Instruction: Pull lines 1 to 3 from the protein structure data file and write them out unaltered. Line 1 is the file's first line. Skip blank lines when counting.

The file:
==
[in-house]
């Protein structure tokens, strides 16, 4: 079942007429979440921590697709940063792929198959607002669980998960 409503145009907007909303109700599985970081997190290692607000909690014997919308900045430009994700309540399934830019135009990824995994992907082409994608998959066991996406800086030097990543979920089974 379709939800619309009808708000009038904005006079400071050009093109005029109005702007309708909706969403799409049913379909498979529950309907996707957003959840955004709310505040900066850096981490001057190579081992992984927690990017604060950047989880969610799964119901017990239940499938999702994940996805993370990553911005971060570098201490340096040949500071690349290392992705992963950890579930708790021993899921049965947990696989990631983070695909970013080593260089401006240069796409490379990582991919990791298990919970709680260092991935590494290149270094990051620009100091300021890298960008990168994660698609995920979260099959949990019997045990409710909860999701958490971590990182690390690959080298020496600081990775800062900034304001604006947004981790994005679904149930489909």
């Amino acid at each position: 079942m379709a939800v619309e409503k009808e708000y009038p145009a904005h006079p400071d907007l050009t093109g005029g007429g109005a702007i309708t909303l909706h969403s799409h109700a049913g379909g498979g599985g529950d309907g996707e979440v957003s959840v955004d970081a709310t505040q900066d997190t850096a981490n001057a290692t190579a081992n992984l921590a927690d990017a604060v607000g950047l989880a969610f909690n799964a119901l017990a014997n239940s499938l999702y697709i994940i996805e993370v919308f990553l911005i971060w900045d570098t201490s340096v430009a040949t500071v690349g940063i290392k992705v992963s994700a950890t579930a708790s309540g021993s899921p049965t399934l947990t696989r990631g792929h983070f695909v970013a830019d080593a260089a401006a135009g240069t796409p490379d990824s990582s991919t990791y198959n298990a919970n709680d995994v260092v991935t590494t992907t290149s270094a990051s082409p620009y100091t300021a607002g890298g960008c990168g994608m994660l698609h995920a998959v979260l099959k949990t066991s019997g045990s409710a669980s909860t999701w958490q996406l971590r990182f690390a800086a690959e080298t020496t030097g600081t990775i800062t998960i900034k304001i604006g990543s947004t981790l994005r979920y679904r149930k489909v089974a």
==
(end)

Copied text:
[in-house]
């Protein structure tokens, strides 16, 4: 079942007429979440921590697709940063792929198959607002669980998960 409503145009907007909303109700599985970081997190290692607000909690014997919308900045430009994700309540399934830019135009990824995994992907082409994608998959066991996406800086030097990543979920089974 379709939800619309009808708000009038904005006079400071050009093109005029109005702007309708909706969403799409049913379909498979529950309907996707957003959840955004709310505040900066850096981490001057190579081992992984927690990017604060950047989880969610799964119901017990239940499938999702994940996805993370990553911005971060570098201490340096040949500071690349290392992705992963950890579930708790021993899921049965947990696989990631983070695909970013080593260089401006240069796409490379990582991919990791298990919970709680260092991935590494290149270094990051620009100091300021890298960008990168994660698609995920979260099959949990019997045990409710909860999701958490971590990182690390690959080298020496600081990775800062900034304001604006947004981790994005679904149930489909």
């Amino acid at each position: 079942m379709a939800v619309e409503k009808e708000y009038p145009a904005h006079p400071d907007l050009t093109g005029g007429g109005a702007i309708t909303l909706h969403s799409h109700a049913g379909g498979g599985g529950d309907g996707e979440v957003s959840v955004d970081a709310t505040q900066d997190t850096a981490n001057a290692t190579a081992n992984l921590a927690d990017a604060v607000g950047l989880a969610f909690n799964a119901l017990a014997n239940s499938l999702y697709i994940i996805e993370v919308f990553l911005i971060w900045d570098t201490s340096v430009a040949t500071v690349g940063i290392k992705v992963s994700a950890t579930a708790s309540g021993s899921p049965t399934l947990t696989r990631g792929h983070f695909v970013a830019d080593a260089a401006a135009g240069t796409p490379d990824s990582s991919t990791y198959n298990a919970n709680d995994v260092v991935t590494t992907t290149s270094a990051s082409p620009y100091t300021a607002g890298g960008c990168g994608m994660l698609h995920a998959v979260l099959k949990t066991s019997g045990s409710a669980s909860t999701w958490q996406l971590r990182f690390a800086a690959e080298t020496t030097g600081t990775i800062t998960i900034k304001i604006g990543s947004t981790l994005r979920y679904r149930k489909v089974a």